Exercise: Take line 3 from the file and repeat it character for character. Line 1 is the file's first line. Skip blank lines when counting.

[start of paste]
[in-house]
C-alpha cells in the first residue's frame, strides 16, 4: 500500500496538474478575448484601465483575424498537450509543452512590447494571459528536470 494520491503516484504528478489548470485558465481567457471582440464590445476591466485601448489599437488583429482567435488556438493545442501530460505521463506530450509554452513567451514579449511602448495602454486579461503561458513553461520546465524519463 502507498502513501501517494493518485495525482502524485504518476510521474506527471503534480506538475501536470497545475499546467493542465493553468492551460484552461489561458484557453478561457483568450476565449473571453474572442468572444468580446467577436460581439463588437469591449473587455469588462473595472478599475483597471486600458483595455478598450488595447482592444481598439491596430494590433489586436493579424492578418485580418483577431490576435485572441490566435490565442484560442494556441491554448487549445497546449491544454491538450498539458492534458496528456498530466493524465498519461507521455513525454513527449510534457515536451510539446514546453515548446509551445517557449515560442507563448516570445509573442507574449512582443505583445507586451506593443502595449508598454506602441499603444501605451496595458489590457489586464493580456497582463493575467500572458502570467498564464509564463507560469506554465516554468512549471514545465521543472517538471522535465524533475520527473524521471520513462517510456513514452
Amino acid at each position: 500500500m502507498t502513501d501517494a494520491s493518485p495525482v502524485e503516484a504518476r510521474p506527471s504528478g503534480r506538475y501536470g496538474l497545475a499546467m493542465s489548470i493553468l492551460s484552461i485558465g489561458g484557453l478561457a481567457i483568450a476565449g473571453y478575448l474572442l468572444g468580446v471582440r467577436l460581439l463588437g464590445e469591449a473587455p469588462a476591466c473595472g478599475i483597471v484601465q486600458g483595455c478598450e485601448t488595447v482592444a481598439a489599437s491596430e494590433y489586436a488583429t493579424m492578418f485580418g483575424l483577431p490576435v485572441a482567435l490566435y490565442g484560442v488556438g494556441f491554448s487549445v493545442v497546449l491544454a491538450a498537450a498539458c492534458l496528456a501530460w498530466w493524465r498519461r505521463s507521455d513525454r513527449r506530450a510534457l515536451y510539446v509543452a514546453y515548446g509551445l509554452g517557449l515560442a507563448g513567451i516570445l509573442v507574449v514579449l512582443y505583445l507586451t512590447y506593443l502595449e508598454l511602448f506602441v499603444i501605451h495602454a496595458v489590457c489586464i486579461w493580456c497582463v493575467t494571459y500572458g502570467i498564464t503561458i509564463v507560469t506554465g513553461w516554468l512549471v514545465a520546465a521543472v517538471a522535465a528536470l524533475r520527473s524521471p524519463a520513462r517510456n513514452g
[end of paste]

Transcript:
Amino acid at each position: 500500500m502507498t502513501d501517494a494520491s493518485p495525482v502524485e503516484a504518476r510521474p506527471s504528478g503534480r506538475y501536470g496538474l497545475a499546467m493542465s489548470i493553468l492551460s484552461i485558465g489561458g484557453l478561457a481567457i483568450a476565449g473571453y478575448l474572442l468572444g468580446v471582440r467577436l460581439l463588437g464590445e469591449a473587455p469588462a476591466c473595472g478599475i483597471v484601465q486600458g483595455c478598450e485601448t488595447v482592444a481598439a489599437s491596430e494590433y489586436a488583429t493579424m492578418f485580418g483575424l483577431p490576435v485572441a482567435l490566435y490565442g484560442v488556438g494556441f491554448s487549445v493545442v497546449l491544454a491538450a498537450a498539458c492534458l496528456a501530460w498530466w493524465r498519461r505521463s507521455d513525454r513527449r506530450a510534457l515536451y510539446v509543452a514546453y515548446g509551445l509554452g517557449l515560442a507563448g513567451i516570445l509573442v507574449v514579449l512582443y505583445l507586451t512590447y506593443l502595449e508598454l511602448f506602441v499603444i501605451h495602454a496595458v489590457c489586464i486579461w493580456c497582463v493575467t494571459y500572458g502570467i498564464t503561458i509564463v507560469t506554465g513553461w516554468l512549471v514545465a520546465a521543472v517538471a522535465a528536470l524533475r520527473s524521471p524519463a520513462r517510456n513514452g